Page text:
We have a marvellous tradition of building in this country that has got lost. It got lost because people followed outside influences over their own good instincts. They never built right “through” the landscape…You must “run” with the site; after all, you don’t want to push nature out with the building.
One of the twentieth century’s foremost Asian architects, Geoffrey Bawa (1919–2003) was born to a wealthy family of Colombo Burghers boasting English, Dutch, German, Sinhalese and Scottish ancestors – a heady cocktail of cultures which mirrors the eclectic mix of European and local influences so apparent in his work.
Bawa spent a large proportion of his first forty years abroad, mainly in Europe. Having studied English at Cambridge and law in London, Bawa finally dragged himself back to Sri Lanka and followed his father and grandfather into the legal profession, though without much enthusiasm – his only positive experience of the law seems to have been driving around Colombo in his Rolls-Royce whilst wearing his lawyer’s robes and wig. After scarcely a year he threw in his legal career and went to Italy, where he planned to buy a villa and settle down.
Fortunately for Sri Lanka, the Italian villa didn’t work out, and Bawa returned, staying with his brother Bevis at the latter’s estate at Brief Garden. Inspired by his brother’s example, Bawa decided to do something similar himself, purchasing the nearby house and gardens which he christened Lunuganga, and beginning to enthusiastically remodel the estate’s buildings and grounds. The architectural bug having finally bitten, Bawa returned to England to train as a professional architect, finally qualifiying at the advanced age of 38, after which he returned to Colombo and flung himself into his new career.
Bawa’s early leanings were modernist, encouraged by his training in London and by his close working relationship with the Danish architect Ulrik Plesner, a keen student of functional Scandinavian design. The style of his early buildings is often described as “Tropical Modernism”, but local conditions gradually changed Bawa’s architectural philosophy. The pure white surfaces favoured by European modernists weathered badly in the tropics, while their flat rooflines were unsuitable in monsoonal climates – and in any case, shortages of imported materials like steel and glass encouraged Bawa to look for traditional local materials and indigenous solutions to age-old architectural conundrums.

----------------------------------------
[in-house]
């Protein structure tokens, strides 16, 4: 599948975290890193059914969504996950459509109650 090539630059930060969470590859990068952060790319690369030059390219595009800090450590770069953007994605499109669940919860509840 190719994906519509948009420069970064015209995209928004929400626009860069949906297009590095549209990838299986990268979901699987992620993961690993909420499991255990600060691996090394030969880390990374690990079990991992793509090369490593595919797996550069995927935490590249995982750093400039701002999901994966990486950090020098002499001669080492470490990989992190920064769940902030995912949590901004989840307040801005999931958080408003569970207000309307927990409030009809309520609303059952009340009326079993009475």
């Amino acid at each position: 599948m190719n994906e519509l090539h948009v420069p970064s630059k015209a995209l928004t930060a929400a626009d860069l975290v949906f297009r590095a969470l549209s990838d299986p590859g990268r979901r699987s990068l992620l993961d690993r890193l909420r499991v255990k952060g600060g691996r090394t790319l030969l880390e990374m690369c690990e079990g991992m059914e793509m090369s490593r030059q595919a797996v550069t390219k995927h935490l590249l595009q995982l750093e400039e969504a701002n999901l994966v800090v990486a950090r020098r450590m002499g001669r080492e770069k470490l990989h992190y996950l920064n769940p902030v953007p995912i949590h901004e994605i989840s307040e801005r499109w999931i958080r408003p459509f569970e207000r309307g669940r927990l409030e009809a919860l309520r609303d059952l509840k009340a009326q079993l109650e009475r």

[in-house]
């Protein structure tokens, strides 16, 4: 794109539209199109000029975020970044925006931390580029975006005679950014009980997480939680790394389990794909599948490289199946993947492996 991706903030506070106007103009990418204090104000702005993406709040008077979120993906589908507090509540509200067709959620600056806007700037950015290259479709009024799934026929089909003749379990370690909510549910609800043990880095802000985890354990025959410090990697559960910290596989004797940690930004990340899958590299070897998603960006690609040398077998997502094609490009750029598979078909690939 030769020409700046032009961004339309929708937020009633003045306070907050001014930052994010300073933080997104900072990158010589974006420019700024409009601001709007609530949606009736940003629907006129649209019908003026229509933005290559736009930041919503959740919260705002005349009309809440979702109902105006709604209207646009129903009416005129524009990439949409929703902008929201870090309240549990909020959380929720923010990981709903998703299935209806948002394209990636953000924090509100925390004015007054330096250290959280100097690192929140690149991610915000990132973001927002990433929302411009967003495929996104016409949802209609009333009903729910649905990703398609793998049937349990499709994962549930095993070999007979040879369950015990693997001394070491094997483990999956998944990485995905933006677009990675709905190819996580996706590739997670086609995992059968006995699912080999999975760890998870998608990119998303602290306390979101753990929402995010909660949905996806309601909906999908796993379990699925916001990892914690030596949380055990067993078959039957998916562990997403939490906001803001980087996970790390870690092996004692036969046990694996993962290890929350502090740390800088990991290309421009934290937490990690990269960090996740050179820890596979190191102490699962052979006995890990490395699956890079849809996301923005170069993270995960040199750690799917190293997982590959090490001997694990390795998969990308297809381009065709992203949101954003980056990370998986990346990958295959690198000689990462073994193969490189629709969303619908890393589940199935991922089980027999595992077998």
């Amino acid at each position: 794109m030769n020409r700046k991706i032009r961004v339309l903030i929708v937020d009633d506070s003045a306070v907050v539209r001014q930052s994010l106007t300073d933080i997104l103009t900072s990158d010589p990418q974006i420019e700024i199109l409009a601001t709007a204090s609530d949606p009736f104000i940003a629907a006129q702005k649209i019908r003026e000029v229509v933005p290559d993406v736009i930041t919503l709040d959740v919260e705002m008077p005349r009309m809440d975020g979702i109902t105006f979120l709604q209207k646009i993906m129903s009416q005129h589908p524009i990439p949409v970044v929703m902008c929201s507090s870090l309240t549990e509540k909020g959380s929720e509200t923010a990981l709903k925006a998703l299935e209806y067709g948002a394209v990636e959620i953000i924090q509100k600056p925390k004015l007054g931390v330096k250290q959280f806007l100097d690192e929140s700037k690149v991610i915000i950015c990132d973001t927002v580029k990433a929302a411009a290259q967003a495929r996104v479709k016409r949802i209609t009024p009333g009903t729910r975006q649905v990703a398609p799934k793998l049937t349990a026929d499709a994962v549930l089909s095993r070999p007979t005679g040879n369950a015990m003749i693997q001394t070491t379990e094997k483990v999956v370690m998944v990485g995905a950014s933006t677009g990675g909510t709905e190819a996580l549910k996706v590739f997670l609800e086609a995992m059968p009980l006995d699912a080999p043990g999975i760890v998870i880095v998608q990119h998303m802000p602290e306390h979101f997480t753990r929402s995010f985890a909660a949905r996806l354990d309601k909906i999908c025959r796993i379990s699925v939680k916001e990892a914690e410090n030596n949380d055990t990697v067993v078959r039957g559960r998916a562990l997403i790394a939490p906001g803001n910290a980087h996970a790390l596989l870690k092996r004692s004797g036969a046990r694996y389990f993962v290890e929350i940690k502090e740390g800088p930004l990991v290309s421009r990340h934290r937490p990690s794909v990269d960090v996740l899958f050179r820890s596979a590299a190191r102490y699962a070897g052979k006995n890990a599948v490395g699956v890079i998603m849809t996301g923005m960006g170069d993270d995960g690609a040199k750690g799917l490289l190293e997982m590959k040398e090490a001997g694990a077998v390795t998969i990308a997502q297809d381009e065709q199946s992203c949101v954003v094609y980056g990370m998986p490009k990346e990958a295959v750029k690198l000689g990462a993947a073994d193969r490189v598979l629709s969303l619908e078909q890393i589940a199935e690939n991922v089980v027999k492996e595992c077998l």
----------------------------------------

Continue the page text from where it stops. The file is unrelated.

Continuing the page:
The result was a style in which the strong and simple forms of modernism were softened and enriched by local influences, materials and landscapes. Bawa revived the huge overhanging tiled roofs traditionally used by colonial architects in the tropics, whose broad eaves and spacious verandas offered protection against both sun and rain, while buildings were designed to blend harmoniously with their surrounding landscape (Bawa often and famously designed buildings to fit around existing trees, for example, rather than just cutting them down). In addition, the use of open, interconnecting spaces avoided the need for air-conditioning as well as blurring the distinction between interior and exterior spaces, allowing architecture and landscape to merge seamlessly into one.
The arrival of package tourism in the 1960s brought with it the need for modern hotels, a genre with which Bawa became inextricably associated – see Basics for a list of his principal hotels. His first major effort, the Bentota Beach Hotel, established a style which many hotels across the island would subsequently follow. The main wooden pavilion, topped by a hipped roof, used natural local materials throughout and paid distant homage to traditional Kandyan architecture in its overall shape and conception; at its centre lay a beautifully rustic courtyard and pond set within a cluster of frangipani trees, giving the sense of nature not only being around the building, but also within.
Around a dozen other hotels followed – most notably the Kandalama in Dambulla and the Lighthouse in Galle – as well as major public commissions including the mammoth new Sri Lankan Parliament building in Kotte. Bawa’s architectural practice became the largest on the island during the 1970s, and most of Sri Lanka’s finest young architects started their careers working for him. Many took his influence with them when they left, and buildings (hotels especially) all over the island continue to show the trappings of the Bawa style, executed with varying degrees of competence and imagination.